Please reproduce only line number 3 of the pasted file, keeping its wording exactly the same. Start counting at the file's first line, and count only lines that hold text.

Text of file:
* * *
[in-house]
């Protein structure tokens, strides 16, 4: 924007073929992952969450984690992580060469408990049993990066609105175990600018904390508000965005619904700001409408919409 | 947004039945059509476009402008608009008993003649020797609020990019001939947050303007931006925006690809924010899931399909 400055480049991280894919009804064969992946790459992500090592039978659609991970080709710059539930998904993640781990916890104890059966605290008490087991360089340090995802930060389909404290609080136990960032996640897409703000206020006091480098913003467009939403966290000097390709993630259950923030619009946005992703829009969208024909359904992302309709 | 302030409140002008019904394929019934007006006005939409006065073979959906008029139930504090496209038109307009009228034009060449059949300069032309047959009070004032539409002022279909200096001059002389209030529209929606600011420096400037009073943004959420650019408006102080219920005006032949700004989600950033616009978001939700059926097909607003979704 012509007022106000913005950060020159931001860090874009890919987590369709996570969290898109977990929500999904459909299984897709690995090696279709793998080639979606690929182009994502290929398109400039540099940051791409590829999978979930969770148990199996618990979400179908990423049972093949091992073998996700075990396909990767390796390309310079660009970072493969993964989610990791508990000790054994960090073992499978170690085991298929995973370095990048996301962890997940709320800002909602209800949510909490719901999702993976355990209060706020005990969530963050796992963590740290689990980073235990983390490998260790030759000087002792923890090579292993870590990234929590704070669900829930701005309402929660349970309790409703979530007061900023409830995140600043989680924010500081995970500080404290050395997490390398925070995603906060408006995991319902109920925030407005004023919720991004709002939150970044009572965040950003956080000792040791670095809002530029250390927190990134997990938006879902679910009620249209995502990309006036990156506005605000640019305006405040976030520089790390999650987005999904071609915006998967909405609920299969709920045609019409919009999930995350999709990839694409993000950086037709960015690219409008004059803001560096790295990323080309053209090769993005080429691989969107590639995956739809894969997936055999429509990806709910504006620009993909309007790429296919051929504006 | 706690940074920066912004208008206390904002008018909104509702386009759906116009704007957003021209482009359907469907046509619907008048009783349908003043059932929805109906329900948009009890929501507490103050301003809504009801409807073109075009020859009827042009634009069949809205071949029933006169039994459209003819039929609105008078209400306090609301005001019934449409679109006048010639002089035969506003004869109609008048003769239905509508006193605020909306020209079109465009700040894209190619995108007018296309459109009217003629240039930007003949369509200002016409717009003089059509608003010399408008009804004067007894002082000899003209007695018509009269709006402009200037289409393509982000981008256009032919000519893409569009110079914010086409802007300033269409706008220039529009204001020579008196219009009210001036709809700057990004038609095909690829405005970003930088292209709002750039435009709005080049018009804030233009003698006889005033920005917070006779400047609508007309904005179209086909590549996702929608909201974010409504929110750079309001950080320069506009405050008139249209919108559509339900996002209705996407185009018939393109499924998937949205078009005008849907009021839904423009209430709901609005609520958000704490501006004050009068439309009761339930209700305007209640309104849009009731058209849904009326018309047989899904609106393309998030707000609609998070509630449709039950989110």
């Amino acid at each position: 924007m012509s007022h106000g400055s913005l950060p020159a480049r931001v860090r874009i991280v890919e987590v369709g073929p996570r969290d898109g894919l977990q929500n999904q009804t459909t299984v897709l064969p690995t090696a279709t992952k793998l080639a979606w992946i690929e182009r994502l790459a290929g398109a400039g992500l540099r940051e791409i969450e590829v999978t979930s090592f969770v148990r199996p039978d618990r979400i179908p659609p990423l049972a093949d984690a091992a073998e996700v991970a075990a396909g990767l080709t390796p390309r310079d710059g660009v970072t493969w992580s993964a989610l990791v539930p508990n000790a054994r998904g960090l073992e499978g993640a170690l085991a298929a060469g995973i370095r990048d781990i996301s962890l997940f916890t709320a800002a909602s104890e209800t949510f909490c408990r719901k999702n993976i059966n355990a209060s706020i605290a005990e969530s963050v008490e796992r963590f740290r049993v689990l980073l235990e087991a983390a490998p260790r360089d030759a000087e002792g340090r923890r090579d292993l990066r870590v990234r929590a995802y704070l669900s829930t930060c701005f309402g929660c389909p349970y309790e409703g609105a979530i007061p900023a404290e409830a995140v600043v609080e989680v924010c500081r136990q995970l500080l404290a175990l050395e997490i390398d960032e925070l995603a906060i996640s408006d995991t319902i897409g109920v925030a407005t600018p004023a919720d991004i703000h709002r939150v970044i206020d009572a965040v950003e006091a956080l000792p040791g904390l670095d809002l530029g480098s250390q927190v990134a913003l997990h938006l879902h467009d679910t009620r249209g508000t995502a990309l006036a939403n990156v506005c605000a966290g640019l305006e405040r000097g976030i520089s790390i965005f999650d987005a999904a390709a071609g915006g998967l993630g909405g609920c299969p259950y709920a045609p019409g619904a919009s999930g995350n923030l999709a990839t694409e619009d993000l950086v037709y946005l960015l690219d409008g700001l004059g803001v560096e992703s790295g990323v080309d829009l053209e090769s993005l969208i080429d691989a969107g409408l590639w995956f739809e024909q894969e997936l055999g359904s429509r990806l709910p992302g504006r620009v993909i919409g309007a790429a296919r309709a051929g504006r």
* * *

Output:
């Amino acid at each position: 924007m012509s007022h106000g400055s913005l950060p020159a480049r931001v860090r874009i991280v890919e987590v369709g073929p996570r969290d898109g894919l977990q929500n999904q009804t459909t299984v897709l064969p690995t090696a279709t992952k793998l080639a979606w992946i690929e182009r994502l790459a290929g398109a400039g992500l540099r940051e791409i969450e590829v999978t979930s090592f969770v148990r199996p039978d618990r979400i179908p659609p990423l049972a093949d984690a091992a073998e996700v991970a075990a396909g990767l080709t390796p390309r310079d710059g660009v970072t493969w992580s993964a989610l990791v539930p508990n000790a054994r998904g960090l073992e499978g993640a170690l085991a298929a060469g995973i370095r990048d781990i996301s962890l997940f916890t709320a800002a909602s104890e209800t949510f909490c408990r719901k999702n993976i059966n355990a209060s706020i605290a005990e969530s963050v008490e796992r963590f740290r049993v689990l980073l235990e087991a983390a490998p260790r360089d030759a000087e002792g340090r923890r090579d292993l990066r870590v990234r929590a995802y704070l669900s829930t930060c701005f309402g929660c389909p349970y309790e409703g609105a979530i007061p900023a404290e409830a995140v600043v609080e989680v924010c500081r136990q995970l500080l404290a175990l050395e997490i390398d960032e925070l995603a906060i996640s408006d995991t319902i897409g109920v925030a407005t600018p004023a919720d991004i703000h709002r939150v970044i206020d009572a965040v950003e006091a956080l000792p040791g904390l670095d809002l530029g480098s250390q927190v990134a913003l997990h938006l879902h467009d679910t009620r249209g508000t995502a990309l006036a939403n990156v506005c605000a966290g640019l305006e405040r000097g976030i520089s790390i965005f999650d987005a999904a390709a071609g915006g998967l993630g909405g609920c299969p259950y709920a045609p019409g619904a919009s999930g995350n923030l999709a990839t694409e619009d993000l950086v037709y946005l960015l690219d409008g700001l004059g803001v560096e992703s790295g990323v080309d829009l053209e090769s993005l969208i080429d691989a969107g409408l590639w995956f739809e024909q894969e997936l055999g359904s429509r990806l709910p992302g504006r620009v993909i919409g309007a790429a296919r309709a051929g504006r």